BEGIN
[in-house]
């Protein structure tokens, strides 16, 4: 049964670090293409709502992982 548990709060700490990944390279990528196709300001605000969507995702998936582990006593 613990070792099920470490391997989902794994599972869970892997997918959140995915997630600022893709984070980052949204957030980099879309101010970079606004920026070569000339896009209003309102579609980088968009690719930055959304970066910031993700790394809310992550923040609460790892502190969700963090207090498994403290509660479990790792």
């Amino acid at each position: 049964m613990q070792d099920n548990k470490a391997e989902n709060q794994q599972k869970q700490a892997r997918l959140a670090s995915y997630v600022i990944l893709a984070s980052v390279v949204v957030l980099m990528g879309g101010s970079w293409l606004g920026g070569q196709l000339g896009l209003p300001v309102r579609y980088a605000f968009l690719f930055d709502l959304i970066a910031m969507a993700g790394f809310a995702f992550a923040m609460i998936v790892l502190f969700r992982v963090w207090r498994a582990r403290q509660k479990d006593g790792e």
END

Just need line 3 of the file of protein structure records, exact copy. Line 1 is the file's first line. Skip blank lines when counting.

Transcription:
């Amino acid at each position: 049964m613990q070792d099920n548990k470490a391997e989902n709060q794994q599972k869970q700490a892997r997918l959140a670090s995915y997630v600022i990944l893709a984070s980052v390279v949204v957030l980099m990528g879309g101010s970079w293409l606004g920026g070569q196709l000339g896009l209003p300001v309102r579609y980088a605000f968009l690719f930055d709502l959304i970066a910031m969507a993700g790394f809310a995702f992550a923040m609460i998936v790892l502190f969700r992982v963090w207090r498994a582990r403290q509660k479990d006593g790792e």